Inspired by the dynamism of his native New York City and its role as an incubator of the outlaw art of graffiti, Greg Lamarche’s collages combine the city’s relentless rhythm and graffiti’s aggressive presence to express the power, elegance and rebelliousness of urban creativity. Using found materials and commercially printed papers from his vast collection of vintage printed matter, Lamarche abstracts graffiti’s visual language, playing with a profusion of font styles, word fragments, multiple layers, bold colors, rhythmic repetition, multiple perspective and movement. Each unique work of precisely hand-cut paper thus becomes an interplay of the directness of graphic design and the aesthetics of fine art.

Born and raised in New York, Greg Lamarche created his first collages in the sixth grade when he used fireworks wrappers found in his schoolyard. In 1981 he began writing graffiti on the streets and subways, and published SKILLS, a seminal graffiti magazine, in the early 1990s.

Lamarche has worked as both fine artist and graphic designer since 2000, and has been featured in numerous publications including the New York Times, San Francisco Chronicle, Boston Phoenix, Print, Juxtapoz, Modern Painters and Arkitip among others. He recently designed the cover of WORLD PIECEBOOK, (Sascha Jenkins and David Villorente, 2011, Prestel Publishers) and is featured in CUTTING EDGES: CONTEMPORARY COLLAGE, (R. Klantin, H. Hellige and J. Gallagher, editors; 2011, Die Gestalten Verlag, publishers).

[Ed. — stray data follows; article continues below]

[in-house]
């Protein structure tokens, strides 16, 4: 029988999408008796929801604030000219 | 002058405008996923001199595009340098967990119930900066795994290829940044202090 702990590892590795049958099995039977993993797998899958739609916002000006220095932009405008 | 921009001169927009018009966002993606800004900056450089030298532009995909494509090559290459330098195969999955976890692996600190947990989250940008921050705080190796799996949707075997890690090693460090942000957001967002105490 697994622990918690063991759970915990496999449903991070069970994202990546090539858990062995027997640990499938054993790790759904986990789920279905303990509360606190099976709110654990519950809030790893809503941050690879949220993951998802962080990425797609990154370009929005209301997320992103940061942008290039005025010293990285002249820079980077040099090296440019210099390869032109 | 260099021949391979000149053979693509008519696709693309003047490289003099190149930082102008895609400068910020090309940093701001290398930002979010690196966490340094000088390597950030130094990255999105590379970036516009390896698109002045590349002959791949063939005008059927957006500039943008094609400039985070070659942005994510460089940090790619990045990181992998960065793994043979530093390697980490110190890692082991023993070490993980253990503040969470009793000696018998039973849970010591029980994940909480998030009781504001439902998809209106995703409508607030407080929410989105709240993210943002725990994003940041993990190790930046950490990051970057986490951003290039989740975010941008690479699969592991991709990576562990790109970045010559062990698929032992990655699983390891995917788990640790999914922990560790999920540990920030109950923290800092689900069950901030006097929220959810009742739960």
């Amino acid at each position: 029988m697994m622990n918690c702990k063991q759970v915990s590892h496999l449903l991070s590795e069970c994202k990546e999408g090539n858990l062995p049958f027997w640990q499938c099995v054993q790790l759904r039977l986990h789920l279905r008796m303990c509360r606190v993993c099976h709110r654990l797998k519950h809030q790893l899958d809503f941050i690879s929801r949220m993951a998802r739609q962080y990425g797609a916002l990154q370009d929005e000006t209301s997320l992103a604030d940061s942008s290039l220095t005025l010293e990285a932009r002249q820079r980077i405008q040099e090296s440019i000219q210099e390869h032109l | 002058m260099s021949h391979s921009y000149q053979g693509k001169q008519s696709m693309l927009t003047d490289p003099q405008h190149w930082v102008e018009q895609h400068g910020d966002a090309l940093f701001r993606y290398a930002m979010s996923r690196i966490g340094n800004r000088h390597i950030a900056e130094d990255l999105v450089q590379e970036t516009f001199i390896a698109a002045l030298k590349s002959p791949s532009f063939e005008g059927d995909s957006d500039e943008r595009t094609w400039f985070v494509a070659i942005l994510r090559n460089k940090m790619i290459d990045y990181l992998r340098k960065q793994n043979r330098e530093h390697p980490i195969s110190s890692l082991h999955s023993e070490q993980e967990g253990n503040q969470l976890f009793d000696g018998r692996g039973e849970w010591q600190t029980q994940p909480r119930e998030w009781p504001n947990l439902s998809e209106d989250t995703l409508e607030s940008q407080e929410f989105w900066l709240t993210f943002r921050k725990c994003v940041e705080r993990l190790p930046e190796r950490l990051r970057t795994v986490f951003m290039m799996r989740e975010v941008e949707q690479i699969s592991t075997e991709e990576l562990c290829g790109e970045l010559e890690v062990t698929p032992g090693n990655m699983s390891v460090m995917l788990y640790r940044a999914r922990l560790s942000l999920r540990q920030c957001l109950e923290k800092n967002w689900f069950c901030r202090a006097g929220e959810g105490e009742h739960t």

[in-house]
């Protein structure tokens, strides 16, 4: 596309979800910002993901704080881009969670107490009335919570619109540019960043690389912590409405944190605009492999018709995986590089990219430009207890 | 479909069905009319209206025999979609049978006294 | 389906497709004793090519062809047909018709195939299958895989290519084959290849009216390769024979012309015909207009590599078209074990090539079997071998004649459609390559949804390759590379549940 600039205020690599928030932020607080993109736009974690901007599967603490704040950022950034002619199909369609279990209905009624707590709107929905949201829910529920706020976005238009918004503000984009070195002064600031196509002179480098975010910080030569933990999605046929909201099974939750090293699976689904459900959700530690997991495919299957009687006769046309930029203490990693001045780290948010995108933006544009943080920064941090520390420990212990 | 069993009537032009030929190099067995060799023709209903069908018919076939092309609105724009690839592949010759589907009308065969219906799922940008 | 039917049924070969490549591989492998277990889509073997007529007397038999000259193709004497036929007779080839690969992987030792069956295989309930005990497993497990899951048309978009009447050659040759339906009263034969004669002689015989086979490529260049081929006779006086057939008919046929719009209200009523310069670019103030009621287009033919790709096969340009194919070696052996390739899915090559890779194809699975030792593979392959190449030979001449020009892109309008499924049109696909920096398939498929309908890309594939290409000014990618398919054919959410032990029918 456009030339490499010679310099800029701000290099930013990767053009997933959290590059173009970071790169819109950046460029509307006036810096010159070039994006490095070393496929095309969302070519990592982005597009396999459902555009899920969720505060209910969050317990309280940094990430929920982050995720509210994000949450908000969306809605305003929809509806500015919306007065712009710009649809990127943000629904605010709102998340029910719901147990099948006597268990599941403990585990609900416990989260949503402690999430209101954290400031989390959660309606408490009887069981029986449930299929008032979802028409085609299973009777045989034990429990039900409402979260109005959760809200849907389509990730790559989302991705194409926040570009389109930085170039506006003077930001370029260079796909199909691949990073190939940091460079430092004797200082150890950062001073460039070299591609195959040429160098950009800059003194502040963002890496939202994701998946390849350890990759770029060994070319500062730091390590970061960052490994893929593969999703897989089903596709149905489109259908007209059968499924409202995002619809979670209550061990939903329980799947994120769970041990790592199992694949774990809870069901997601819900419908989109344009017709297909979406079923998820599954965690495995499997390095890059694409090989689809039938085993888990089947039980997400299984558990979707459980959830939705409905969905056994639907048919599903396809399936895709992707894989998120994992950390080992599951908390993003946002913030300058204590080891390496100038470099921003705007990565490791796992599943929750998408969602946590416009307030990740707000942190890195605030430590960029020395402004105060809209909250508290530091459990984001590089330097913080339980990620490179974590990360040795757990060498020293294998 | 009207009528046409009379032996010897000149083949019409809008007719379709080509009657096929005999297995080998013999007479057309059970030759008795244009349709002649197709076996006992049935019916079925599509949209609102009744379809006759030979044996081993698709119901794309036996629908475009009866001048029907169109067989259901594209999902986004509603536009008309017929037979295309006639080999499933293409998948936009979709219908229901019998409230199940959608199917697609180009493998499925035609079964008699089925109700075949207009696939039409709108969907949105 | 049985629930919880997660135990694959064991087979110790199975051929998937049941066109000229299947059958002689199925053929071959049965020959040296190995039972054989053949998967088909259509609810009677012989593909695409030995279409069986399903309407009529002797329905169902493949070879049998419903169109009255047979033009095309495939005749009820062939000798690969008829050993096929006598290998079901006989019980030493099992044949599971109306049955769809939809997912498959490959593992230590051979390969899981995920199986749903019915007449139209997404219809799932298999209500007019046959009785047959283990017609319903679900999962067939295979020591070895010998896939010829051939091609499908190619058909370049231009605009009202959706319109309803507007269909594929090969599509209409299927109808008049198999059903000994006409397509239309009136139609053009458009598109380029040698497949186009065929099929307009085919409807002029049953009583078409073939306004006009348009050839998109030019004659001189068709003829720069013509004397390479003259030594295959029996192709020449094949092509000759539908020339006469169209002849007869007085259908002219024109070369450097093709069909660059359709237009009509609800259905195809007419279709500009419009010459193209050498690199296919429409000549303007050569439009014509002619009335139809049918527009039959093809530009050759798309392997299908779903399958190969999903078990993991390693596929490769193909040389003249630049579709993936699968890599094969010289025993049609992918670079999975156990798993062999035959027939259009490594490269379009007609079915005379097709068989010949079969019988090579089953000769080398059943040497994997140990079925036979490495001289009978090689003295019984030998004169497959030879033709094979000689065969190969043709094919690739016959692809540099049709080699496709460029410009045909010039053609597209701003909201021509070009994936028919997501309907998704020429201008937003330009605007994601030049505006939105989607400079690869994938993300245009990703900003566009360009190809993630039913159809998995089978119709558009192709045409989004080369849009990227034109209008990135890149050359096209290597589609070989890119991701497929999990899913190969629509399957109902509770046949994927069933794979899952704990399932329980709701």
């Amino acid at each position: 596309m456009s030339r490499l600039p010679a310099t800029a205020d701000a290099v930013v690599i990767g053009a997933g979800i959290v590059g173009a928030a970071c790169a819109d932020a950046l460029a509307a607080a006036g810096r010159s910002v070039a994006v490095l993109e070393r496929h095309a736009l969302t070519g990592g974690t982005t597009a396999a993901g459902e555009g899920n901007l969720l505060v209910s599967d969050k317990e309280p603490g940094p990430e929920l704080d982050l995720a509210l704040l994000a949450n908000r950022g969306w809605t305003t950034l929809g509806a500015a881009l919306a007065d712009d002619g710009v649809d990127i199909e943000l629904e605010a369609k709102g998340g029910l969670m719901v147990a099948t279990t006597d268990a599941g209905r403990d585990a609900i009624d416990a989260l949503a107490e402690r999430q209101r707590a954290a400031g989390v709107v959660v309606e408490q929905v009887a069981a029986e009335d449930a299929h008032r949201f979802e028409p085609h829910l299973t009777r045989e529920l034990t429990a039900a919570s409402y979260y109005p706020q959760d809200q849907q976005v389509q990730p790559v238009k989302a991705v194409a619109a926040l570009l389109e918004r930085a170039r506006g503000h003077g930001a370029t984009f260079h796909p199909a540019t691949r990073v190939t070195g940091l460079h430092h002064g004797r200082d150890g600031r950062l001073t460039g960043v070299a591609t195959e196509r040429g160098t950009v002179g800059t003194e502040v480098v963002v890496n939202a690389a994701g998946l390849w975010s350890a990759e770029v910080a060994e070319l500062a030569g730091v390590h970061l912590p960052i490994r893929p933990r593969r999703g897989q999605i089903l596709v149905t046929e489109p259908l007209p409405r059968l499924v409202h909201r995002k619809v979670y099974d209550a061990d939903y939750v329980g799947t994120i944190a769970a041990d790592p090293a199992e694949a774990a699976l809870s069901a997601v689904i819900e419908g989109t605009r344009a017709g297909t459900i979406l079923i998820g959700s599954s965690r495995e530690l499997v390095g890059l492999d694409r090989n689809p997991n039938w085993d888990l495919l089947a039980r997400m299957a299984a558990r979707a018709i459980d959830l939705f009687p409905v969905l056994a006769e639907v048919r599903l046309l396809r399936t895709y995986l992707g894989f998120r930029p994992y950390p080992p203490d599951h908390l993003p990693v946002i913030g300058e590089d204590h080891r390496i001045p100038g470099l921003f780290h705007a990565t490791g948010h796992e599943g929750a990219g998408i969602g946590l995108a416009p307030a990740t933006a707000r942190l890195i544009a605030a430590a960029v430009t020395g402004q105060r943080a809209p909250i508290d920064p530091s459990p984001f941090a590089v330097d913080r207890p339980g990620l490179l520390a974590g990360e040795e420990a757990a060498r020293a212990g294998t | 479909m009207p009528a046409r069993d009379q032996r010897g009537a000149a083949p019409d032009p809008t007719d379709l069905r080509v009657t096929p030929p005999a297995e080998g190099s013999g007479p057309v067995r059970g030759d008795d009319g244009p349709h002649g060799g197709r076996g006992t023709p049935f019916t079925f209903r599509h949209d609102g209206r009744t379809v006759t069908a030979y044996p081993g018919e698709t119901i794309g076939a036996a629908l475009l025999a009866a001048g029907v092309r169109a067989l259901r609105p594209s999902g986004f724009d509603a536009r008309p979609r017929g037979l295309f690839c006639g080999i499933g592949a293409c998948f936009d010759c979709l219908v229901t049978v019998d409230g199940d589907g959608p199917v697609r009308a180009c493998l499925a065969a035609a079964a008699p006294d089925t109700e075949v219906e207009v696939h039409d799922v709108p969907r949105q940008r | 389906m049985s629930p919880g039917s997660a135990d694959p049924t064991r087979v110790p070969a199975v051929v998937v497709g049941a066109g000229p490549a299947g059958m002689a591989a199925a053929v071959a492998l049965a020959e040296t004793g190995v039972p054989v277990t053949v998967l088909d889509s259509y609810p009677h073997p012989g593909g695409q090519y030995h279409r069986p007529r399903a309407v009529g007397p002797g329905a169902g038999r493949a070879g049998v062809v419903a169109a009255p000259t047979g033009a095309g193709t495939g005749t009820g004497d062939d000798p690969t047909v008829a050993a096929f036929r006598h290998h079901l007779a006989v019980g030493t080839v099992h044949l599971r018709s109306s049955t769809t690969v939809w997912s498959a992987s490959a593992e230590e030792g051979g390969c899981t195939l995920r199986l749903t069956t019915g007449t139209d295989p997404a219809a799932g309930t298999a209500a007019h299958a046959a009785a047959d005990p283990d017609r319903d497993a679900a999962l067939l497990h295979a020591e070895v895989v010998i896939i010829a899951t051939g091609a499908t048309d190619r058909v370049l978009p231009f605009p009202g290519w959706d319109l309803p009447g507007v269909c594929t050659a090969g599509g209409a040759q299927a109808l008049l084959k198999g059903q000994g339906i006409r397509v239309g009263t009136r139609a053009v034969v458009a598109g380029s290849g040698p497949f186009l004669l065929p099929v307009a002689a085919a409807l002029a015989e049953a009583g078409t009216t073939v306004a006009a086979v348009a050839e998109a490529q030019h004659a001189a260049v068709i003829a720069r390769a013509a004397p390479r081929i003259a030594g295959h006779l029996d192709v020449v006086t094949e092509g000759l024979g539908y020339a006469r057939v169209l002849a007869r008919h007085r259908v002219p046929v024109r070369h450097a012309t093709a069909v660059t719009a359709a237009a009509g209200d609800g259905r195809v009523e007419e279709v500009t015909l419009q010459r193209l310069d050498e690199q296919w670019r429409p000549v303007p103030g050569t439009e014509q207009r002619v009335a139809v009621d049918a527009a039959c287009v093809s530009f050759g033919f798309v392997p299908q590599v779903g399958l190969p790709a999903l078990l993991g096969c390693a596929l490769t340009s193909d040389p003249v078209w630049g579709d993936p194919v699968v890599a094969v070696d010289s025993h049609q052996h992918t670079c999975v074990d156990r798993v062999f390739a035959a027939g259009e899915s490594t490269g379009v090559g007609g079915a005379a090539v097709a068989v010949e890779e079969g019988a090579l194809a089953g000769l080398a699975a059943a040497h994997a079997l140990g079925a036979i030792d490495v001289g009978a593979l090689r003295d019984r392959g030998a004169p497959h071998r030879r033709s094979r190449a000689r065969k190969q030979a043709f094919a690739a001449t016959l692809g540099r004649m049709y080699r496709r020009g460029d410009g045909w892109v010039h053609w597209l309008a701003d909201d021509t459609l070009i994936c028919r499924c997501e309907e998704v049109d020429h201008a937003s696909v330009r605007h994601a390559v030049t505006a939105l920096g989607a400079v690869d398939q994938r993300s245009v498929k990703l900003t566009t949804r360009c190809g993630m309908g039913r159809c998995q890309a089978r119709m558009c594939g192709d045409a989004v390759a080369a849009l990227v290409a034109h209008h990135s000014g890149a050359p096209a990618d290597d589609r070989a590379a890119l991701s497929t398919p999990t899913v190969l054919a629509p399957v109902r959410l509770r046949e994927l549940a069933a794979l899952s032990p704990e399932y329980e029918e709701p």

He recently completed a limited edition of Post-Pop wood boxes printed with the Krylon logo, which will be officially released this month at the Art-Platform fair September 30 – October 3, 2011, Los Angeles. He will also be exhibiting at the Pulse art fair, Los Angeles September 30 – October 3, 2011 where he has been commissioned to create a site-specific wall painting.

MORE INFO: GREG LAMARCHE

via KNOWN GALLERY

Murakami's Oval Buddha: Shark ish

via Flickr

Joseph Grazi: Agressive Nature

Murakami "727" X Hokusai's "The Great Wave of Kanagawa"

I think Murakami's DOB looks like a shark. Do you agree?


05 September 2011

Tomokazu Matsuyama: East Weets Mest at Joshua Liner Gallery

Tomokazu Matsuyama
East Weets Mest
9.8 to 10.8 2011

[PRESS RELEASE]Joshua Liner Gallery is pleased to present East Weets Mest, an exhibition of new paintings, sculpture, and installation by the New York-based Japanese artist Tomokazu Matsuyama. This is the artist’s second solo exhibition at the gallery.

Matsuyama’s wildly colorful art relocates traditional Japanese icons and imagery into a broader international mix of styles, signs, and symbols. The spoonerism of the show’s title, East Weets Mest, playfully mimics this relocation and subsequent homogenization of cultural material, which Matsuyama identifies as a key force in contemporary life. “Urban centers are becoming increasingly familiar, with their patchwork of intermingling cultural signifiers,” says the artist. “This chaotic mix has become the everyday, where traditions and local signifiers dissolve into one another to make a unique new shape of today’s culture.”